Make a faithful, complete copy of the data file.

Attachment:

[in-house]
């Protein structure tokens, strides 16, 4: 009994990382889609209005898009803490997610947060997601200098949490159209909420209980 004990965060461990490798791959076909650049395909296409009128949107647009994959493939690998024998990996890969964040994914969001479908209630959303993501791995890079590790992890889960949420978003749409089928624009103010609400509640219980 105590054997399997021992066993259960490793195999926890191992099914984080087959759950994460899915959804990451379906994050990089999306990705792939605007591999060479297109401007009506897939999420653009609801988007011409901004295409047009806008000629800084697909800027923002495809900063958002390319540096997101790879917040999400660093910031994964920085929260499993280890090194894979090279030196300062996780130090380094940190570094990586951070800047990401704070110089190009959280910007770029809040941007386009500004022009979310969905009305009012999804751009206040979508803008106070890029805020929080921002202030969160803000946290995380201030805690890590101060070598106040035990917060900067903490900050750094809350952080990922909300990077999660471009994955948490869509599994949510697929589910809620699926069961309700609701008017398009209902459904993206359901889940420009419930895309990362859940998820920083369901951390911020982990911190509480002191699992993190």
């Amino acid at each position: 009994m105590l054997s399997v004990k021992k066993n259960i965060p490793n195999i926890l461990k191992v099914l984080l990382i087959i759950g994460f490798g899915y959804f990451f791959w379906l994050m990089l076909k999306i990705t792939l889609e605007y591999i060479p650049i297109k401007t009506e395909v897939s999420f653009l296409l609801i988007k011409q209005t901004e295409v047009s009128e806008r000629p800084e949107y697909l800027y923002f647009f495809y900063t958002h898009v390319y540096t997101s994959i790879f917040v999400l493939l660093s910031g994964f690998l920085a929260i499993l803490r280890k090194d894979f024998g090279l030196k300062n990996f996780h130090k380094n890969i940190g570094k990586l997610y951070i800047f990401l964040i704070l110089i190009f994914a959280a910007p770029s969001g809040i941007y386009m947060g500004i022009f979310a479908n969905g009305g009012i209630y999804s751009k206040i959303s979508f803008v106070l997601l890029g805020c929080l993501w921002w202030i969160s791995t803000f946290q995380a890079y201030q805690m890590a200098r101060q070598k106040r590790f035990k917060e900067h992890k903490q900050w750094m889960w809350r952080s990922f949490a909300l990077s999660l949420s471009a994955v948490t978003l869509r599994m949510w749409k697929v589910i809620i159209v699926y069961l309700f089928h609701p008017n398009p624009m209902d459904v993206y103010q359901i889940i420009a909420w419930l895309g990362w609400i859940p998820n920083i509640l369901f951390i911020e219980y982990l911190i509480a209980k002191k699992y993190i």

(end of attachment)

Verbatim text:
[in-house]
């Protein structure tokens, strides 16, 4: 009994990382889609209005898009803490997610947060997601200098949490159209909420209980 004990965060461990490798791959076909650049395909296409009128949107647009994959493939690998024998990996890969964040994914969001479908209630959303993501791995890079590790992890889960949420978003749409089928624009103010609400509640219980 105590054997399997021992066993259960490793195999926890191992099914984080087959759950994460899915959804990451379906994050990089999306990705792939605007591999060479297109401007009506897939999420653009609801988007011409901004295409047009806008000629800084697909800027923002495809900063958002390319540096997101790879917040999400660093910031994964920085929260499993280890090194894979090279030196300062996780130090380094940190570094990586951070800047990401704070110089190009959280910007770029809040941007386009500004022009979310969905009305009012999804751009206040979508803008106070890029805020929080921002202030969160803000946290995380201030805690890590101060070598106040035990917060900067903490900050750094809350952080990922909300990077999660471009994955948490869509599994949510697929589910809620699926069961309700609701008017398009209902459904993206359901889940420009419930895309990362859940998820920083369901951390911020982990911190509480002191699992993190």
């Amino acid at each position: 009994m105590l054997s399997v004990k021992k066993n259960i965060p490793n195999i926890l461990k191992v099914l984080l990382i087959i759950g994460f490798g899915y959804f990451f791959w379906l994050m990089l076909k999306i990705t792939l889609e605007y591999i060479p650049i297109k401007t009506e395909v897939s999420f653009l296409l609801i988007k011409q209005t901004e295409v047009s009128e806008r000629p800084e949107y697909l800027y923002f647009f495809y900063t958002h898009v390319y540096t997101s994959i790879f917040v999400l493939l660093s910031g994964f690998l920085a929260i499993l803490r280890k090194d894979f024998g090279l030196k300062n990996f996780h130090k380094n890969i940190g570094k990586l997610y951070i800047f990401l964040i704070l110089i190009f994914a959280a910007p770029s969001g809040i941007y386009m947060g500004i022009f979310a479908n969905g009305g009012i209630y999804s751009k206040i959303s979508f803008v106070l997601l890029g805020c929080l993501w921002w202030i969160s791995t803000f946290q995380a890079y201030q805690m890590a200098r101060q070598k106040r590790f035990k917060e900067h992890k903490q900050w750094m889960w809350r952080s990922f949490a909300l990077s999660l949420s471009a994955v948490t978003l869509r599994m949510w749409k697929v589910i809620i159209v699926y069961l309700f089928h609701p008017n398009p624009m209902d459904v993206y103010q359901i889940i420009a909420w419930l895309g990362w609400i859940p998820n920083i509640l369901f951390i911020e219980y982990l911190i509480a209980k002191k699992y993190i």